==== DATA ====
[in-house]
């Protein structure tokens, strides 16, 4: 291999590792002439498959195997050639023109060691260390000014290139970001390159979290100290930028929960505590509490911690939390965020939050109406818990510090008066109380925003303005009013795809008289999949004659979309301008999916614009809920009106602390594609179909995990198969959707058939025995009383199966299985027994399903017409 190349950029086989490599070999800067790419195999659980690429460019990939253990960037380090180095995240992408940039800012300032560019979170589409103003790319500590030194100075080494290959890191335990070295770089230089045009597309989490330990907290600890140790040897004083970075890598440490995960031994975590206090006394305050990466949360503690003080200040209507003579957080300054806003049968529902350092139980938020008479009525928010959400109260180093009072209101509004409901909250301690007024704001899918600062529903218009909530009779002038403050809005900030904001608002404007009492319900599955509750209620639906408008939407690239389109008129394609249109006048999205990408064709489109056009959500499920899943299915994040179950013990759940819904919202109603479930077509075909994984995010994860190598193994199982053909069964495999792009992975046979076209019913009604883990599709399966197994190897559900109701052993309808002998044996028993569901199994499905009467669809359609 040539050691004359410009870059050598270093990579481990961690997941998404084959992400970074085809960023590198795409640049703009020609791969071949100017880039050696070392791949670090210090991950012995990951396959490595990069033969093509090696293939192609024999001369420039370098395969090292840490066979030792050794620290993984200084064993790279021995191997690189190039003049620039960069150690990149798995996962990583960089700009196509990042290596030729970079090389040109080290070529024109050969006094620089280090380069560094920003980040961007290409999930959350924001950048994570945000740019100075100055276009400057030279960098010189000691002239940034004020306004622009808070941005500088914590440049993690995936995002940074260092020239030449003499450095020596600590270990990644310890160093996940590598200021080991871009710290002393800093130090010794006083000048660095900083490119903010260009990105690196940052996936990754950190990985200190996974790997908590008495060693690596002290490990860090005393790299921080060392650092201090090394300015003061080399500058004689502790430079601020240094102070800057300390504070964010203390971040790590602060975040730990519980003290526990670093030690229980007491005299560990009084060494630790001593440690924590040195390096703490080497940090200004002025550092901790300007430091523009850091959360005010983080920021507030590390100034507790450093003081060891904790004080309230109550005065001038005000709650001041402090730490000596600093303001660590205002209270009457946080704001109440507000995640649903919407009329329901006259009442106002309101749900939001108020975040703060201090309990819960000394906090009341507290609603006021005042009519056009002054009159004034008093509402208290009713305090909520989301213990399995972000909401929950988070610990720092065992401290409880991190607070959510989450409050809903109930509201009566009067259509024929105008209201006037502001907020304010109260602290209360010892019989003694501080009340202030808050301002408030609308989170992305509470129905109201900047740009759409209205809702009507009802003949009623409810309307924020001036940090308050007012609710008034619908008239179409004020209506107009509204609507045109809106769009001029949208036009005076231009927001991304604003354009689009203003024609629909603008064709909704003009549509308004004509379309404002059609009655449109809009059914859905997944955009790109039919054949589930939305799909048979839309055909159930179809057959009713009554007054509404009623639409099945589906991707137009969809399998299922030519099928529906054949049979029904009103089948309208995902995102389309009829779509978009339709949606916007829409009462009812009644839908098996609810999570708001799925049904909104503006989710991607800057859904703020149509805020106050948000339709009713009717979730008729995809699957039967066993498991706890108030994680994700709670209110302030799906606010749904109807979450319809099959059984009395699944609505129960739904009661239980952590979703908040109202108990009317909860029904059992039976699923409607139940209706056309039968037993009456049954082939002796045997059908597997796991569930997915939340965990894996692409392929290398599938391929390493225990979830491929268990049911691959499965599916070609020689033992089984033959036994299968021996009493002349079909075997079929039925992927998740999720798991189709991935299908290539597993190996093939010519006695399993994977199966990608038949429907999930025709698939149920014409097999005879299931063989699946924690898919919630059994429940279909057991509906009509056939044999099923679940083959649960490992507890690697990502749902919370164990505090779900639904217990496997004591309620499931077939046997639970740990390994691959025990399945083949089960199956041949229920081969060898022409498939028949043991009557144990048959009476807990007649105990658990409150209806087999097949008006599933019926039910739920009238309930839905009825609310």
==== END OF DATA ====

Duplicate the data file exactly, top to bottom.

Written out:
[in-house]
């Protein structure tokens, strides 16, 4: 291999590792002439498959195997050639023109060691260390000014290139970001390159979290100290930028929960505590509490911690939390965020939050109406818990510090008066109380925003303005009013795809008289999949004659979309301008999916614009809920009106602390594609179909995990198969959707058939025995009383199966299985027994399903017409 190349950029086989490599070999800067790419195999659980690429460019990939253990960037380090180095995240992408940039800012300032560019979170589409103003790319500590030194100075080494290959890191335990070295770089230089045009597309989490330990907290600890140790040897004083970075890598440490995960031994975590206090006394305050990466949360503690003080200040209507003579957080300054806003049968529902350092139980938020008479009525928010959400109260180093009072209101509004409901909250301690007024704001899918600062529903218009909530009779002038403050809005900030904001608002404007009492319900599955509750209620639906408008939407690239389109008129394609249109006048999205990408064709489109056009959500499920899943299915994040179950013990759940819904919202109603479930077509075909994984995010994860190598193994199982053909069964495999792009992975046979076209019913009604883990599709399966197994190897559900109701052993309808002998044996028993569901199994499905009467669809359609 040539050691004359410009870059050598270093990579481990961690997941998404084959992400970074085809960023590198795409640049703009020609791969071949100017880039050696070392791949670090210090991950012995990951396959490595990069033969093509090696293939192609024999001369420039370098395969090292840490066979030792050794620290993984200084064993790279021995191997690189190039003049620039960069150690990149798995996962990583960089700009196509990042290596030729970079090389040109080290070529024109050969006094620089280090380069560094920003980040961007290409999930959350924001950048994570945000740019100075100055276009400057030279960098010189000691002239940034004020306004622009808070941005500088914590440049993690995936995002940074260092020239030449003499450095020596600590270990990644310890160093996940590598200021080991871009710290002393800093130090010794006083000048660095900083490119903010260009990105690196940052996936990754950190990985200190996974790997908590008495060693690596002290490990860090005393790299921080060392650092201090090394300015003061080399500058004689502790430079601020240094102070800057300390504070964010203390971040790590602060975040730990519980003290526990670093030690229980007491005299560990009084060494630790001593440690924590040195390096703490080497940090200004002025550092901790300007430091523009850091959360005010983080920021507030590390100034507790450093003081060891904790004080309230109550005065001038005000709650001041402090730490000596600093303001660590205002209270009457946080704001109440507000995640649903919407009329329901006259009442106002309101749900939001108020975040703060201090309990819960000394906090009341507290609603006021005042009519056009002054009159004034008093509402208290009713305090909520989301213990399995972000909401929950988070610990720092065992401290409880991190607070959510989450409050809903109930509201009566009067259509024929105008209201006037502001907020304010109260602290209360010892019989003694501080009340202030808050301002408030609308989170992305509470129905109201900047740009759409209205809702009507009802003949009623409810309307924020001036940090308050007012609710008034619908008239179409004020209506107009509204609507045109809106769009001029949208036009005076231009927001991304604003354009689009203003024609629909603008064709909704003009549509308004004509379309404002059609009655449109809009059914859905997944955009790109039919054949589930939305799909048979839309055909159930179809057959009713009554007054509404009623639409099945589906991707137009969809399998299922030519099928529906054949049979029904009103089948309208995902995102389309009829779509978009339709949606916007829409009462009812009644839908098996609810999570708001799925049904909104503006989710991607800057859904703020149509805020106050948000339709009713009717979730008729995809699957039967066993498991706890108030994680994700709670209110302030799906606010749904109807979450319809099959059984009395699944609505129960739904009661239980952590979703908040109202108990009317909860029904059992039976699923409607139940209706056309039968037993009456049954082939002796045997059908597997796991569930997915939340965990894996692409392929290398599938391929390493225990979830491929268990049911691959499965599916070609020689033992089984033959036994299968021996009493002349079909075997079929039925992927998740999720798991189709991935299908290539597993190996093939010519006695399993994977199966990608038949429907999930025709698939149920014409097999005879299931063989699946924690898919919630059994429940279909057991509906009509056939044999099923679940083959649960490992507890690697990502749902919370164990505090779900639904217990496997004591309620499931077939046997639970740990390994691959025990399945083949089960199956041949229920081969060898022409498939028949043991009557144990048959009476807990007649105990658990409150209806087999097949008006599933019926039910739920009238309930839905009825609310």